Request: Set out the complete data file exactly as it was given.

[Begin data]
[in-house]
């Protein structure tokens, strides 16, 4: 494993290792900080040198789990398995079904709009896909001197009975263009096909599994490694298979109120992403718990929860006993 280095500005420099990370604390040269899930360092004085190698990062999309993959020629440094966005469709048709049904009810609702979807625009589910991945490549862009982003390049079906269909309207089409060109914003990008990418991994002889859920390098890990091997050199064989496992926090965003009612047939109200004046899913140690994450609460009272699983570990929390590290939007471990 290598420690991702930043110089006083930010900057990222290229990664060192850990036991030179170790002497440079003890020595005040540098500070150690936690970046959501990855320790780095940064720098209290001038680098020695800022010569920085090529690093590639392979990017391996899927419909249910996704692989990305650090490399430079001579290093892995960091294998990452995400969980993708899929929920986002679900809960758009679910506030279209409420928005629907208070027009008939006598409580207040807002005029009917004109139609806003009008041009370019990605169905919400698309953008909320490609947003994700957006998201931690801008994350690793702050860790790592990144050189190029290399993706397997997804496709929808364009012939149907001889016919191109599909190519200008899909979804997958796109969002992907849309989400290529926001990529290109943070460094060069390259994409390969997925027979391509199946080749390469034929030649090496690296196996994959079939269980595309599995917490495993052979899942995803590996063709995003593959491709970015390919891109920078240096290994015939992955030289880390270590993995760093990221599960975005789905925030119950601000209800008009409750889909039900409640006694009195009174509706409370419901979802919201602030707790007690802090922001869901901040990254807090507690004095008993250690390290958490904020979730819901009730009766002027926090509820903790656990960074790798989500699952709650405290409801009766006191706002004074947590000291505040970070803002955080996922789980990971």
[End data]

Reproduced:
[in-house]
């Protein structure tokens, strides 16, 4: 494993290792900080040198789990398995079904709009896909001197009975263009096909599994490694298979109120992403718990929860006993 280095500005420099990370604390040269899930360092004085190698990062999309993959020629440094966005469709048709049904009810609702979807625009589910991945490549862009982003390049079906269909309207089409060109914003990008990418991994002889859920390098890990091997050199064989496992926090965003009612047939109200004046899913140690994450609460009272699983570990929390590290939007471990 290598420690991702930043110089006083930010900057990222290229990664060192850990036991030179170790002497440079003890020595005040540098500070150690936690970046959501990855320790780095940064720098209290001038680098020695800022010569920085090529690093590639392979990017391996899927419909249910996704692989990305650090490399430079001579290093892995960091294998990452995400969980993708899929929920986002679900809960758009679910506030279209409420928005629907208070027009008939006598409580207040807002005029009917004109139609806003009008041009370019990605169905919400698309953008909320490609947003994700957006998201931690801008994350690793702050860790790592990144050189190029290399993706397997997804496709929808364009012939149907001889016919191109599909190519200008899909979804997958796109969002992907849309989400290529926001990529290109943070460094060069390259994409390969997925027979391509199946080749390469034929030649090496690296196996994959079939269980595309599995917490495993052979899942995803590996063709995003593959491709970015390919891109920078240096290994015939992955030289880390270590993995760093990221599960975005789905925030119950601000209800008009409750889909039900409640006694009195009174509706409370419901979802919201602030707790007690802090922001869901901040990254807090507690004095008993250690390290958490904020979730819901009730009766002027926090509820903790656990960074790798989500699952709650405290409801009766006191706002004074947590000291505040970070803002955080996922789980990971």